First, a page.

Once it'd levelled out a little a very nice man gave me a push start and I was riding again. I may have had to walk a bit but I did get to experience the thrill of rounding the last left hander and seeing the domed chapel coming into view.

Now there was just one more climb to go. The cobbled Bosberg always looks relatively flat on TV but with so many miles in your legs it definitely isn't. I was determined to ride this one and thankfully managed it so was able to crest the top with a smile on my face. Barring a disaster we were sure to finish now.

A tailwind all the way to the finish was the icing on the cake. We flew the last 10 miles in the company of a group of very nice people from Clitheroe Bike Club in Lancashire but made a point of riding the familiar finishing straight, all set up for the pros next day, side by side. We'd done a lot of miles to prepare for this moment and it was great to cross that line together. It'd be churlish to say which front wheel crossed first!

De Ronde is one of the sports five Monuments. I've watched it countless times on TV and had schoolboy dreams of riding away from the rest on the Muur. So it really was nothing short of a lifelong ambition to ride it's roads. It was every bit as hard as I expected, and more. The hills were steeper and the cobbles rougher than I thought and I suffered a bit in the unseasonal heat, but I really can rank it as one of my favourite days on a bike. If there's one lesson I have learned it's not to base my expectations on watching the pros on TV. They really do make it look easy.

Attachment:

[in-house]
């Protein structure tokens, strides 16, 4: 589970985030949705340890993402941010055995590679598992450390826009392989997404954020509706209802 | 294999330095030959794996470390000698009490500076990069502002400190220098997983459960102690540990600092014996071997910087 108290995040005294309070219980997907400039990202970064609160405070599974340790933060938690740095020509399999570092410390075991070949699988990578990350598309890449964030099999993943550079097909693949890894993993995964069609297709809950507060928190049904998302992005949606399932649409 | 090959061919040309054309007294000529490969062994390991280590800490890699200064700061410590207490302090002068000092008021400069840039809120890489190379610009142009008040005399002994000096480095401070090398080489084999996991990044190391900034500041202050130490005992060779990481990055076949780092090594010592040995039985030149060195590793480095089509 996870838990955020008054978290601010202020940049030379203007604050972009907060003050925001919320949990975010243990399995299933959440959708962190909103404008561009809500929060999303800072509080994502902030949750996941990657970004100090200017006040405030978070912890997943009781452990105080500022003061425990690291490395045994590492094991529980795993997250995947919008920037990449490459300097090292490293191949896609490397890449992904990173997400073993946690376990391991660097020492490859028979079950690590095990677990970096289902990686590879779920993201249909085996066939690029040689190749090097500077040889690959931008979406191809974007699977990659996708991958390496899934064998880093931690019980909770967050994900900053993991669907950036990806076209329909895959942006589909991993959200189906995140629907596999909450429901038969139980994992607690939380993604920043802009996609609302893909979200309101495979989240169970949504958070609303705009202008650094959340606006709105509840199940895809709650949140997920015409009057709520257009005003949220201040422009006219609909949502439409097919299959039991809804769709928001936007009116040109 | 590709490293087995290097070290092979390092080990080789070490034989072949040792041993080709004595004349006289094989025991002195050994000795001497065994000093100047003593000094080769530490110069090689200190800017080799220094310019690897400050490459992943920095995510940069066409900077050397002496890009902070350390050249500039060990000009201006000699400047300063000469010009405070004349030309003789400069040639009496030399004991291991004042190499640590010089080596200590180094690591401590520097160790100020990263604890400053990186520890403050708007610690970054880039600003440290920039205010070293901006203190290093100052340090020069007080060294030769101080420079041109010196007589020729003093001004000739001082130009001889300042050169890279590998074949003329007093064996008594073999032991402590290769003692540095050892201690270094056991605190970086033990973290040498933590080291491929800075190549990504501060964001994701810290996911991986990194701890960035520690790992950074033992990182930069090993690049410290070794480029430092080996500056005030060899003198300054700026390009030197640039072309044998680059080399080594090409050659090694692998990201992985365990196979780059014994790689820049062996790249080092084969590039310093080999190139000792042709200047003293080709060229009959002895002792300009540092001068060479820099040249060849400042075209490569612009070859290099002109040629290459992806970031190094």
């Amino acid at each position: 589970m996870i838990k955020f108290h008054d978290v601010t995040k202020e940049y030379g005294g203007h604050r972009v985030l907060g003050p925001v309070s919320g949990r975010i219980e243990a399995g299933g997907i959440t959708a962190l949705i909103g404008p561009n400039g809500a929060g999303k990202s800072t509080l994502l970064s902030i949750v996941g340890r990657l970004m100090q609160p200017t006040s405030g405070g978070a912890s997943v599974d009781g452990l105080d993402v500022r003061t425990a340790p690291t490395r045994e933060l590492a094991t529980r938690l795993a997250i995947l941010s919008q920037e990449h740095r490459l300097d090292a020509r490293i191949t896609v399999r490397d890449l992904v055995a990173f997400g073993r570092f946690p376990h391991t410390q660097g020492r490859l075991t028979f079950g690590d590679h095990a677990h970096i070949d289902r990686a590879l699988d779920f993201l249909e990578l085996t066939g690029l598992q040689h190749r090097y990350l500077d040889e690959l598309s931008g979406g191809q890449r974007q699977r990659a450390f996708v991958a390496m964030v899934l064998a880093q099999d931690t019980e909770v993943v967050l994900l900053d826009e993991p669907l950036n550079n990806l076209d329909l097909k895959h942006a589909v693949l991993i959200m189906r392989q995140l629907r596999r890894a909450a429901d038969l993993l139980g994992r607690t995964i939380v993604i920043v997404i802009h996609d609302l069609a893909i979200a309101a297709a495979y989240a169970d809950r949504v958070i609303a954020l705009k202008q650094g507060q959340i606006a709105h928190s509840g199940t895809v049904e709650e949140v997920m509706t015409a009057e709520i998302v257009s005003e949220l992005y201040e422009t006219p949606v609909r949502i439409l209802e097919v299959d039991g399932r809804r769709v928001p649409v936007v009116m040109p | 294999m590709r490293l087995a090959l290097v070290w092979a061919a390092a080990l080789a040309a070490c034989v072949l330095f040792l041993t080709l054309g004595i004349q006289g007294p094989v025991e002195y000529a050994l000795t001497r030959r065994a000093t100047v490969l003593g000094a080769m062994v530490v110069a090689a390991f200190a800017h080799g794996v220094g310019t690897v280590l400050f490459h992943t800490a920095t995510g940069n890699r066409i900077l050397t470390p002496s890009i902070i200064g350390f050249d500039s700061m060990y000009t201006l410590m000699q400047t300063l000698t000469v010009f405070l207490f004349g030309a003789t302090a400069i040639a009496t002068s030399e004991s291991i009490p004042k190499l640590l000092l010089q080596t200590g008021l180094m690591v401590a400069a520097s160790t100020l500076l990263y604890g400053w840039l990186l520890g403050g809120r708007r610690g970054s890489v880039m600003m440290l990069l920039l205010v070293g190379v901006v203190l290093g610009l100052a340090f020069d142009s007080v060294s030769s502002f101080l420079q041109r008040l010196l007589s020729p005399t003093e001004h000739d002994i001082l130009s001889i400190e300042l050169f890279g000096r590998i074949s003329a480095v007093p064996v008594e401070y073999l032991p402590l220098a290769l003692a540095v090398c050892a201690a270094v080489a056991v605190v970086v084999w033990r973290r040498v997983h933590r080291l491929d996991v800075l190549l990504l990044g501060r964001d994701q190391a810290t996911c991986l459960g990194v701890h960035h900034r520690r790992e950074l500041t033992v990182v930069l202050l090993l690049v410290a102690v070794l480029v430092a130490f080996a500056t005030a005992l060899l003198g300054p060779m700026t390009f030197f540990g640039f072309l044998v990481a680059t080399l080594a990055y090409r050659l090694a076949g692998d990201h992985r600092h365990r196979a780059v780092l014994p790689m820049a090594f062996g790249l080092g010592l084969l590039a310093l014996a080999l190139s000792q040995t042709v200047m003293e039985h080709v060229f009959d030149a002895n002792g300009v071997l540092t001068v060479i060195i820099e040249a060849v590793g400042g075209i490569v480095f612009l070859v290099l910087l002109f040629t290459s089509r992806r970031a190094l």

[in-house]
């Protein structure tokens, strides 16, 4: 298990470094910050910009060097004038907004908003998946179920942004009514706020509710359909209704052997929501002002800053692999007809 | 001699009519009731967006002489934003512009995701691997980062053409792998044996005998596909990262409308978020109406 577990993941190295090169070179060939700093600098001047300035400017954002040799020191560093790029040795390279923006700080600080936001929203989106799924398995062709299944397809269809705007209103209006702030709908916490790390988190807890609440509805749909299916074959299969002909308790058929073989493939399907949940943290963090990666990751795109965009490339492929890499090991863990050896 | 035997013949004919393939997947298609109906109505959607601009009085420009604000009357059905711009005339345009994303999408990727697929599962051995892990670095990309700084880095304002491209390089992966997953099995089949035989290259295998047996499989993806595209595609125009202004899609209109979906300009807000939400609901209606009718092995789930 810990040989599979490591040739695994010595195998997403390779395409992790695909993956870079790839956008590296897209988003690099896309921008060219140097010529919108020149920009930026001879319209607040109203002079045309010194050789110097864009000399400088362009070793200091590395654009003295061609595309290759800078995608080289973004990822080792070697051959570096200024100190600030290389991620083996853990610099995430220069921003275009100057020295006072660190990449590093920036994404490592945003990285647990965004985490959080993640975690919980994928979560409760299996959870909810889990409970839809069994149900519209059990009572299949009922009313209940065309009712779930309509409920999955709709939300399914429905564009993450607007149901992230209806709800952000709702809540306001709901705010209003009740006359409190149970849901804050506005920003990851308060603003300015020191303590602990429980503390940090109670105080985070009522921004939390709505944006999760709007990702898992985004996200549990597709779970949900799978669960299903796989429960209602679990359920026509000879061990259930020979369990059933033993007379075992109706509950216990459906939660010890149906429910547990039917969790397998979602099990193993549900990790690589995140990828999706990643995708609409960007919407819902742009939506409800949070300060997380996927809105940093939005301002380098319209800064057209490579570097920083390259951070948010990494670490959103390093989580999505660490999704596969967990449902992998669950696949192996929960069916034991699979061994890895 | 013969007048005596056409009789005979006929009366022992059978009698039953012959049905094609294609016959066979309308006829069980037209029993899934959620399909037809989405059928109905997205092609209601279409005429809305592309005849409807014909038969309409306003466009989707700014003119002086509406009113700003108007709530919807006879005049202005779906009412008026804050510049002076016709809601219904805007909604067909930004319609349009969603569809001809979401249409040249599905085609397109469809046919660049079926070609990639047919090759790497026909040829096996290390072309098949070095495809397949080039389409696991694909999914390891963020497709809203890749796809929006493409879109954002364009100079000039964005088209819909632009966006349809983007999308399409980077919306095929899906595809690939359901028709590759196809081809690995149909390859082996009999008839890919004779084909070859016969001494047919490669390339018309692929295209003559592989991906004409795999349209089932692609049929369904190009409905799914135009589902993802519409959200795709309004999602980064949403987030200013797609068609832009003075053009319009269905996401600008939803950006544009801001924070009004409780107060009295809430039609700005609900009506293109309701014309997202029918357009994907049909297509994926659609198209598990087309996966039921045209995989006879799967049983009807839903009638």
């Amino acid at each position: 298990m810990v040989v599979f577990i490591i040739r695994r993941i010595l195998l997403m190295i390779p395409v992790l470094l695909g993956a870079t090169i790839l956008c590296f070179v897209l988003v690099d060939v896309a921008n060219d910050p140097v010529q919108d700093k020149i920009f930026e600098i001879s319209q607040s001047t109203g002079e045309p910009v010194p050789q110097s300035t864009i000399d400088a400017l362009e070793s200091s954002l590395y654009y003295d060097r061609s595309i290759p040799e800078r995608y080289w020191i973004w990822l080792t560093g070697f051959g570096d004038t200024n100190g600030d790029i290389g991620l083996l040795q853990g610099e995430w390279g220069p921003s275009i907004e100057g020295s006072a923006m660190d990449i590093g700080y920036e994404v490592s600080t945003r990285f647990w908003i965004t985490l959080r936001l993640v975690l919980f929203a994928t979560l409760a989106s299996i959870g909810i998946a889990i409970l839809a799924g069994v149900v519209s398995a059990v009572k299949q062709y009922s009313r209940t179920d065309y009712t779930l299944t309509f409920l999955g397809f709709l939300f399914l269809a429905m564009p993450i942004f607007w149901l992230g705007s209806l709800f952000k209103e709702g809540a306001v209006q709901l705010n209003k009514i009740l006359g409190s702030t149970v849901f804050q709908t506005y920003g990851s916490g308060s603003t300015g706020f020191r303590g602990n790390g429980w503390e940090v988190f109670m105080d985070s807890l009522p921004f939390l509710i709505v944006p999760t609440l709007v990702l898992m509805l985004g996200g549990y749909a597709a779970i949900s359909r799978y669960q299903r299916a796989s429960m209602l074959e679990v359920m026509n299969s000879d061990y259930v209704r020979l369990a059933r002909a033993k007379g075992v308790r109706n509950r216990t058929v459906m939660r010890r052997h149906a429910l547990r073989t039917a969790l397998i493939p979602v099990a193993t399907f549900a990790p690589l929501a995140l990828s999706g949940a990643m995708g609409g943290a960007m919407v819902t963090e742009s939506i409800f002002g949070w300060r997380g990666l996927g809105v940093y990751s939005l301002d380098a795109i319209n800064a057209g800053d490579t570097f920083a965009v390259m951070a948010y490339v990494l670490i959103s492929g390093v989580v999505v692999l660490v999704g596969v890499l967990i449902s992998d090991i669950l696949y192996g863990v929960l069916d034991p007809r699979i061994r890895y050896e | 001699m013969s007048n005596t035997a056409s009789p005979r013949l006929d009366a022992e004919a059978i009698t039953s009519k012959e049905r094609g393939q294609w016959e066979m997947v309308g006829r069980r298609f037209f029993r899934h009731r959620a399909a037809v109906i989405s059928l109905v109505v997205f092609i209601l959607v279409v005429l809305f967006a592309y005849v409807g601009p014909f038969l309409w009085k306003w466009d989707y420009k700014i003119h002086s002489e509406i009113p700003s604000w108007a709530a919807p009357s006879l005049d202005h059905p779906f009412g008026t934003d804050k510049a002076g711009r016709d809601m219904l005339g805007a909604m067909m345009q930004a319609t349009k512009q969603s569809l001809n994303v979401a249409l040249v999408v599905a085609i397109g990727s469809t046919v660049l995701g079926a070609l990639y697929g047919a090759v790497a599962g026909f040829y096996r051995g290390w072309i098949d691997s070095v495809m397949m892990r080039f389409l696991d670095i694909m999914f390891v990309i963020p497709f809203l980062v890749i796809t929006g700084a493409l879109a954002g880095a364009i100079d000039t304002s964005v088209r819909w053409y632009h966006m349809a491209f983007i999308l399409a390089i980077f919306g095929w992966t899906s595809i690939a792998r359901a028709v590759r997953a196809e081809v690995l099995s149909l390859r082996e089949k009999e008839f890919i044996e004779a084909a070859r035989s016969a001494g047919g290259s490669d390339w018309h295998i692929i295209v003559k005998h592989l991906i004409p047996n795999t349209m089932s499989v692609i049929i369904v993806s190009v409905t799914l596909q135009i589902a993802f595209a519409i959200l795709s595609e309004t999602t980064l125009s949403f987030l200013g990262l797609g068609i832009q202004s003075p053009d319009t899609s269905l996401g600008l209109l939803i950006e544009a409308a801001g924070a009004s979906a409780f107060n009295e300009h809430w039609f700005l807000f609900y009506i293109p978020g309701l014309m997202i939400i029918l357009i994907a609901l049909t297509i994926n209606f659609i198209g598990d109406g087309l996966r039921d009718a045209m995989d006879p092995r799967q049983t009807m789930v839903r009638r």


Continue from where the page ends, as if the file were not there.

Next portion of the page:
Next year I'll know better.


  1. Jaysis, fair play man. Sounds gruelling! Hoping to head to Flanders in July for a quick tour. Although I'm having seconds thoughts after reading that. :-)

  2. Do it Colly. It's a lovely place and steeped in cycling history. The hills will be more manageable without the crowds. At least you'll get a clear run at them.

  3. It really was the weekend of a lifetime for Stephen and Ronan. Talk about children let loose in a sweetshop! Driving the hire car around much of the route was incredible.I've never seen so many bike riders,male & female,young and,well,mature in the same place in my life.I can still the long line of riders on the cycle track beside a roadway as they stretched back at least two kilometres-like a long line of ants on the move,seemingly never ending. The lads are already planning to return in 2012 - but ensuring they shed at least two more kilos in the meantime.
    Sean Fox

  4. Great story! You were wise to do the 150 km route since that is the most interesting part of the Ronde. My experience was pretty similar: I walked most of the Koppenberg and a good section of the Muur, but I was caught so unawares by the Paterberg turn, I lost my chain and fell off! A great ride for every cyclist to do, but better on 25 mm rubber and with all the bolts tightly fastened!

  5. Hi Sprocketboy. Thanks.

    We got away with 23mm but it was very dry.